UVU student, sexual assault survivor encourages reaching out for help

By the time she graduates from Utah Valley University, it will be 10 years since Amanda Rawlings first enrolled. Give her a lot of points for tenacity.

“I had to take a couple years off here and there for my own mental health,” she said. That’s pretty understandable when you realize she was a victim of sexual assault when she was in high school.

“Being a survivor of that has completely changed my life,” she said. It didn’t happen immediately. “I refer to that year of my life as ‘sex, drugs and rock and roll’,” she said. After high school, she attended the College of Eastern Utah where she struggled, then transferred to UVU in 2010.

“Coming to UVU was a turn-around point,” she said.

She turned her life around emotionally, but brought a couple of things with her. One was her husband, Tyrell, who she met at CEU and later married. The other was a love for emergency services.

“There was a first aid course in my high school,” she said. “I absolutely loved it. I was a drama kid in high school, into gory makeup they used for mock disasters. I loved being on both sides.

She not only applied the makeup to simulate injuries, but she also worked to simulate treatment for those injuries as well.

She credits Tyrell with bringing her out of her other life. When things got hard one time, they sat down together and found a therapist who connected her with nonprofit organizations. Seeking help is the advice she would offer to anyone who is struggling.

“Reach out, even though that can be the hardest step,” she said. “It could be any trauma-informed provider, like a rape crisis center such as Women and Children in Crisis or UCASA, the Utah Coalition Against Sexual Assault.

“It is a daily reaching out that you have to do. I feel that is why I have succeeded. I have that support system. It makes things easier because now I have that network. It is the hardest thing I have ever done but it is worth it.

Getting the help she needed allowed her to get back in school and pursue her goals.

“I love it,” she said about her education. “Emergency services is a passion of mine. All of my professors are actual emergency services specialists. They have worked in the field. They have so much experience and so many cool stories. I absolutely love it.”

Rawlings hopes to go into emergency medical services administration, which she defined as coordination of those services. She would like to work with a nonprofit.

“I want to do that because they have made such a huge impact on my life,” she said. “I want to be a part of that for somebody else. I want to actually be working for a nonprofit, not just volunteering.”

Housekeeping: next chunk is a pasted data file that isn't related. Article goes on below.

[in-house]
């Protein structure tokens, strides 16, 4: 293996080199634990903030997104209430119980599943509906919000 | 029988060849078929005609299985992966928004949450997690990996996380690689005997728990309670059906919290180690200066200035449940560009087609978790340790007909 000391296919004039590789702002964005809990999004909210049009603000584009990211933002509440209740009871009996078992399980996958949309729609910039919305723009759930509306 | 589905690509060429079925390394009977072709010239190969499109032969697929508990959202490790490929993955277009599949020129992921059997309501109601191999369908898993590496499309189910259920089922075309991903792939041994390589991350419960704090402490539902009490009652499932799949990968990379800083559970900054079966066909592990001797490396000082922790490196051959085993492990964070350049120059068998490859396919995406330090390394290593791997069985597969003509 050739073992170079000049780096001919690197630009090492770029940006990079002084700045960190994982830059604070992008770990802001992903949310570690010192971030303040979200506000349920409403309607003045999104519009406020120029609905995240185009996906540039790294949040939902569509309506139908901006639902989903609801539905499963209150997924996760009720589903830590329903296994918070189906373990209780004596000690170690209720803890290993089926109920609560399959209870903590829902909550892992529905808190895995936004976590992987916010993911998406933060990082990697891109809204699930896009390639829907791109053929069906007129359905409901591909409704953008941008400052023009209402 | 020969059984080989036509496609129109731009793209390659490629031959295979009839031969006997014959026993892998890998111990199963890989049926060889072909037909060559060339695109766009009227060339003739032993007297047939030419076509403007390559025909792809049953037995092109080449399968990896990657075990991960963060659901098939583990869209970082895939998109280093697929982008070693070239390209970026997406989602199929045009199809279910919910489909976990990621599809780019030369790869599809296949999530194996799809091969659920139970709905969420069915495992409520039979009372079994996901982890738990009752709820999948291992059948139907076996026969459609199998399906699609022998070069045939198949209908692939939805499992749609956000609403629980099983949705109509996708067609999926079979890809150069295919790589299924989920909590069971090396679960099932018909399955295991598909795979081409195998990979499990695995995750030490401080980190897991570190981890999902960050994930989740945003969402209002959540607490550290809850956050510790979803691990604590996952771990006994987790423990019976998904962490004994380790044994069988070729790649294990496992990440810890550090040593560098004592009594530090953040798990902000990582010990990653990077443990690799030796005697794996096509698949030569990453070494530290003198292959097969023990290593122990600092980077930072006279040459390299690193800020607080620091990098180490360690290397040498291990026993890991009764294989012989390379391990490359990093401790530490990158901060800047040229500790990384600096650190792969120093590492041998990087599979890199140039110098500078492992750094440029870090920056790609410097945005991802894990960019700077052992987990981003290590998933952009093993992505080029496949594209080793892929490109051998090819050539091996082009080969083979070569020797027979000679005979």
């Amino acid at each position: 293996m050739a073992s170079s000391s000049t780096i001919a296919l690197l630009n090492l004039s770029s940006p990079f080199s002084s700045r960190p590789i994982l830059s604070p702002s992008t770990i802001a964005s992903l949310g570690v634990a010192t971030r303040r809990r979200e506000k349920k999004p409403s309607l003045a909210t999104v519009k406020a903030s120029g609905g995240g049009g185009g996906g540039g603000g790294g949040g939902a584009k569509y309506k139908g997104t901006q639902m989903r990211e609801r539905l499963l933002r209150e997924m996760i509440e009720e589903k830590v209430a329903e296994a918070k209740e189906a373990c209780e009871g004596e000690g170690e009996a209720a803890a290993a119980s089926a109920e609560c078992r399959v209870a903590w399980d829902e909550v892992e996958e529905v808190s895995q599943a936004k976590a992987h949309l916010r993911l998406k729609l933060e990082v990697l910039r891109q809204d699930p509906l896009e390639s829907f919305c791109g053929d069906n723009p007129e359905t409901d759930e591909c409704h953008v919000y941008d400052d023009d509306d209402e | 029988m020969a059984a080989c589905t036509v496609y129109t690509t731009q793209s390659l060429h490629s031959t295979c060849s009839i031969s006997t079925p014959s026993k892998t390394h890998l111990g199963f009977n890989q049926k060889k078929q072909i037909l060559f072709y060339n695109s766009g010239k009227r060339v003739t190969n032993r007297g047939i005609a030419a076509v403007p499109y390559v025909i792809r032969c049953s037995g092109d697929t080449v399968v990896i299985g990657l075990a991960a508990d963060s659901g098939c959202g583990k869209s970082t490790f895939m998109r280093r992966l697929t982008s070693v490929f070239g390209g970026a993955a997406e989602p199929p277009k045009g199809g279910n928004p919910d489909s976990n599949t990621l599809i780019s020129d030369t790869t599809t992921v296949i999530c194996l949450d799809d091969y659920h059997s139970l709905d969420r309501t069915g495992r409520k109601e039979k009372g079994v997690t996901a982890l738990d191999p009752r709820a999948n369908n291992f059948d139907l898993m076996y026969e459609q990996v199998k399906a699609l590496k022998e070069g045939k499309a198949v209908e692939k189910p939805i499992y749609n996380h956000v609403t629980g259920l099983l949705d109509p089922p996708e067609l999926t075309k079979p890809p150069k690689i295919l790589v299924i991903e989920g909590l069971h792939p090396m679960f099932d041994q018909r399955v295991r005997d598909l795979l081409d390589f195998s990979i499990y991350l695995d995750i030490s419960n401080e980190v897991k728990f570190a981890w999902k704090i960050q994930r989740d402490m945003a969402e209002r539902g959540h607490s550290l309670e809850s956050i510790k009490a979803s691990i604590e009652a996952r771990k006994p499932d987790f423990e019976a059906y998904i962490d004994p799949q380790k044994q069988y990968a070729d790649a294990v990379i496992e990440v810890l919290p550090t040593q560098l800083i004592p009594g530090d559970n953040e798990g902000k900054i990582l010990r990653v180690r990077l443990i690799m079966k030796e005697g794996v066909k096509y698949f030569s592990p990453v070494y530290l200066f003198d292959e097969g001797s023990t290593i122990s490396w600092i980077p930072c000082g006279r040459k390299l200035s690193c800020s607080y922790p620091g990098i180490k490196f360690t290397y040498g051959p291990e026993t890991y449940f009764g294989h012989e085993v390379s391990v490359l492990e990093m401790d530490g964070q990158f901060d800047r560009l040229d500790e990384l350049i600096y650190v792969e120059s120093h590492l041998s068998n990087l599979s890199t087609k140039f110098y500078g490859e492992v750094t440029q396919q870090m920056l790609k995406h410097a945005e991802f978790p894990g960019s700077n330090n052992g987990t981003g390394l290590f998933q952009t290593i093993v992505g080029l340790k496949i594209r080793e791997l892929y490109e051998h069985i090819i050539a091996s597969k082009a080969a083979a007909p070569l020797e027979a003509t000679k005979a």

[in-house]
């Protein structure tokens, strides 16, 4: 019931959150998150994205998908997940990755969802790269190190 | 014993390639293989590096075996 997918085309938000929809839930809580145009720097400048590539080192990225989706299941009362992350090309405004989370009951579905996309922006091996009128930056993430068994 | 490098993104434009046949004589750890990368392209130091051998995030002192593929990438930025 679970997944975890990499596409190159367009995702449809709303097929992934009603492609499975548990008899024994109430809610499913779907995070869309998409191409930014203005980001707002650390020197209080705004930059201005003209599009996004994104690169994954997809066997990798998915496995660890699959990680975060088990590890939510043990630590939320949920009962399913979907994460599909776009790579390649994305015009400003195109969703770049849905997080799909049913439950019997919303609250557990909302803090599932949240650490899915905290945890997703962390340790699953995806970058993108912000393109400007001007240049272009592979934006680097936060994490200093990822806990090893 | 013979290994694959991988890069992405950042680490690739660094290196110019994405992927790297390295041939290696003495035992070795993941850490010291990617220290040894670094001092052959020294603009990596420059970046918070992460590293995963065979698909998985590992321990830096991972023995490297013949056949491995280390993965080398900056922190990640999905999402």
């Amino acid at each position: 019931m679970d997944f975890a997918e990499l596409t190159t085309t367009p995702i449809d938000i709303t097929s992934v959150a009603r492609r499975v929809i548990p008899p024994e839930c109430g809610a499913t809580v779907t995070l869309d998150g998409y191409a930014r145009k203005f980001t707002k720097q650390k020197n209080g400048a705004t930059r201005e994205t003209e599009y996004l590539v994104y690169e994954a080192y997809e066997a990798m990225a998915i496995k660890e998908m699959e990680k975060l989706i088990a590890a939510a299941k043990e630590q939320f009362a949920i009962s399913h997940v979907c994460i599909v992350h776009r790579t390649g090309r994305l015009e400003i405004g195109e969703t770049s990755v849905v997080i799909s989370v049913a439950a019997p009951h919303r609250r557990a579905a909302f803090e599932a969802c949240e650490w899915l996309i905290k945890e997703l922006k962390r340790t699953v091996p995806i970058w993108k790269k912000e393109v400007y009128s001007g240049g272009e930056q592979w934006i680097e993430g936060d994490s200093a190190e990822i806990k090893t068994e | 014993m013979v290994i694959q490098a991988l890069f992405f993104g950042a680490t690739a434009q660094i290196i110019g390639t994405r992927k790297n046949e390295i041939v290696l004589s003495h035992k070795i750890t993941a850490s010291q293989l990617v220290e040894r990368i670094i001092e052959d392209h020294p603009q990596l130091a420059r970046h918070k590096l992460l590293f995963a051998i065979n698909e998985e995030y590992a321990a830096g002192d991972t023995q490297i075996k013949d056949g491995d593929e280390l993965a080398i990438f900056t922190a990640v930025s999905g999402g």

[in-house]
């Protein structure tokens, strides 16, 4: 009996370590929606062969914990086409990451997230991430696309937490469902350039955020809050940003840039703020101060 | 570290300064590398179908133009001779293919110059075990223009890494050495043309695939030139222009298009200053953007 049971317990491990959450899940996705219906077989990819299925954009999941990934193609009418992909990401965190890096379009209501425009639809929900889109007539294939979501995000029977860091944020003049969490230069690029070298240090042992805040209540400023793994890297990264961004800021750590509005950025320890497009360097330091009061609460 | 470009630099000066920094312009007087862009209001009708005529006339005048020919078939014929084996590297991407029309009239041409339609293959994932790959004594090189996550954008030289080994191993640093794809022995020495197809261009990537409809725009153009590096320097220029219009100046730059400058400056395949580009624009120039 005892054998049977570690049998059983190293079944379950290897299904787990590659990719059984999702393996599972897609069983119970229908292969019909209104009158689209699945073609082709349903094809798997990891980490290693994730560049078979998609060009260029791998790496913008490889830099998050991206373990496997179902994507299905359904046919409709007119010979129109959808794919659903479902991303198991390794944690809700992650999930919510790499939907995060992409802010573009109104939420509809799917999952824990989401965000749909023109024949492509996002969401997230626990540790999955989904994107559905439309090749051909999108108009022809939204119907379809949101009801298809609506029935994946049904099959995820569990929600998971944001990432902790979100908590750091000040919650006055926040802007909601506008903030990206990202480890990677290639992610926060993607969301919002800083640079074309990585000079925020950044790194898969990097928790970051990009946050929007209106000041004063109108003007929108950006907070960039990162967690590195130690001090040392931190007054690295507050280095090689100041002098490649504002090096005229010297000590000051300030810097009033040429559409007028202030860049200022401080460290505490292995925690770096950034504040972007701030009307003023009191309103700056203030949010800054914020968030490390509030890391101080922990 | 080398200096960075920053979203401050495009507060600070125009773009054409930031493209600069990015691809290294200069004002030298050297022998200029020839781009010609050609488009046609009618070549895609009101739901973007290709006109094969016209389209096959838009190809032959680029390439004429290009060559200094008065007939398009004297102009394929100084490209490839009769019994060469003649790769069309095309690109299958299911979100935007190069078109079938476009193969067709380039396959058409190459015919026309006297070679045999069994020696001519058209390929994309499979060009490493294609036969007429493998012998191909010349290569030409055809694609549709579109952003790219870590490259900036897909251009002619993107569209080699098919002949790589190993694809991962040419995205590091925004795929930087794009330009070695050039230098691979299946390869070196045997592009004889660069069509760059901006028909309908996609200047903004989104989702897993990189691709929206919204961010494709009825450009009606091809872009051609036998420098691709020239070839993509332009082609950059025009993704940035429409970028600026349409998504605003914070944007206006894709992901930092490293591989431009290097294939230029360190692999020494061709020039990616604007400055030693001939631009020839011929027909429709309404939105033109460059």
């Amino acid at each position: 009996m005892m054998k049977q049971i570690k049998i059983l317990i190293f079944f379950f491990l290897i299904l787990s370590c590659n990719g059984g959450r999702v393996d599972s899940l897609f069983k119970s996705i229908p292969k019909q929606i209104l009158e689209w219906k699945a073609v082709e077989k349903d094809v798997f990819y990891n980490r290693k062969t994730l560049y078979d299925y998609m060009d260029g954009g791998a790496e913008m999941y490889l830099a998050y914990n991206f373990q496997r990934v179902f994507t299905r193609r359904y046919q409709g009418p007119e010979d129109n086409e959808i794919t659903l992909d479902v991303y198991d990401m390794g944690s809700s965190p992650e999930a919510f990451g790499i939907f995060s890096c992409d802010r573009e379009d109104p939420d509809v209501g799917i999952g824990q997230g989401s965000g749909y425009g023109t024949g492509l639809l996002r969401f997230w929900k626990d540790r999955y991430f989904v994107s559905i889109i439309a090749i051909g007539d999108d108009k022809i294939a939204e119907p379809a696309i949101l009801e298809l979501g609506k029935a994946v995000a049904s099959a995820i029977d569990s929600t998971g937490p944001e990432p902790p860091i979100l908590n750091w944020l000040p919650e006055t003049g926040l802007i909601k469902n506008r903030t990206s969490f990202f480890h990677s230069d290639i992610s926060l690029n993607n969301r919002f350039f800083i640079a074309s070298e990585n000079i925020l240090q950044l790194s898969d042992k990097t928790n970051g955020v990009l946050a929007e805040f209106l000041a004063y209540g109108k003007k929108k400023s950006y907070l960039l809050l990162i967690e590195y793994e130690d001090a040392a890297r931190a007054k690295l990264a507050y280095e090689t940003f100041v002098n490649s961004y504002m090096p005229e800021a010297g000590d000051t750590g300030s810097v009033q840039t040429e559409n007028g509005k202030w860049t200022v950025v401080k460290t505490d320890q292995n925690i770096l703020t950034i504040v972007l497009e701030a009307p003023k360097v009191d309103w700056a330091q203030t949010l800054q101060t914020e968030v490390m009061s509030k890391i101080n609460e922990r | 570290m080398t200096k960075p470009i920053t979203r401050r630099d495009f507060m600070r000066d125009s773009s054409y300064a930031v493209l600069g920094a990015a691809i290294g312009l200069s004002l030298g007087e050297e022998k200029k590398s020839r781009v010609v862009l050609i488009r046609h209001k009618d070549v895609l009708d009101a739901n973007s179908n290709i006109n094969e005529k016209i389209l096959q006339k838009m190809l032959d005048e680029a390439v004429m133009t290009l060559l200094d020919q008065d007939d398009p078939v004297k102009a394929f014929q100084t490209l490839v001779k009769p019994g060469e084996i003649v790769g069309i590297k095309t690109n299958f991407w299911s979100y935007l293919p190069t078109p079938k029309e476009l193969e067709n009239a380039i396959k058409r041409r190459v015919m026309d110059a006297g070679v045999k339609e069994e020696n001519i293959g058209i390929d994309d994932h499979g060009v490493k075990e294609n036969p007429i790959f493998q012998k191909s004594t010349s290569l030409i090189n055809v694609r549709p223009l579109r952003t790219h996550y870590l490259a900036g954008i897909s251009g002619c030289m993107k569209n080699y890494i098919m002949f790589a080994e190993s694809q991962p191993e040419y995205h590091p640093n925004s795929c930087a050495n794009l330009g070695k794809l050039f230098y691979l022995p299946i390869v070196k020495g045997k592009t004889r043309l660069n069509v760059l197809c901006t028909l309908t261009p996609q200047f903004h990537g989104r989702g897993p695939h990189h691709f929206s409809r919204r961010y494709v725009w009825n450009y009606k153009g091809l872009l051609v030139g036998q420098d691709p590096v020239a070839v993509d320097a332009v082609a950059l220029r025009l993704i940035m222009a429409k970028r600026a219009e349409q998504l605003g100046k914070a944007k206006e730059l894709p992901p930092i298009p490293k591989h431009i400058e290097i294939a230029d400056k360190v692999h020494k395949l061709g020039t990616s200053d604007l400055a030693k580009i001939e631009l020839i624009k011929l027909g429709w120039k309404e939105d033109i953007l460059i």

Part of her current volunteer experience is working with the rape crisis team for the Center for Women and Children in Crisis.

“Our team is on call to respond in the case of sexual assault,” she said. “We have a team including forensic nurses and victim advocates. I have been involved with them almost a year.”

She has had an internship with the Utah Pride Center, doing emergency protocols for the group’s festival.

“It is like merging my two passions together,” she said. “I absolutely love it.”

She has worked with the Utah Coalition Against Sexual Assault, in particular with its LGBTQ Council, to help ensure that the programs are inclusive. Another program she has assisted is the Encircle House, which helps provide resources for LGBT youth and families.

In addition to those pursuits, she works part time as a dispatcher for UVU Campus Police and full time for Northeastern Services, which provides group homes for adults with intellectual disabilities.

It’s not surprising that school has taken a bit more than the traditional four-year plan.

“I have been in and out of school, sometimes full time and sometimes part time,” she said. “It has kind of depended on where I was.”

She didn’t even know that the Women’s Success Center existed until about a year and a half ago, but now she has received a scholarship from the center. She said she was grateful for it and wouldn’t have been able to take her last two semesters without that financial aid.

Although her scholastic journey has been a long one, she is happy she has stayed with it, and even hopes to get a master’s degree in public administration in the future.

Women like Rawlings are encouraged to take advantage of the Women’s Success Center. The center offers women the support and resources they need to complete their degree and gain the confidence, opportunity and knowledge that come with a diploma. UVU is dedicated to providing higher education opportunities to all who seek them, especially to women. Those who wish information may visit uvu.edu/wsc.v

This piece first appeared in the Daily Herald. Click here to read the original article.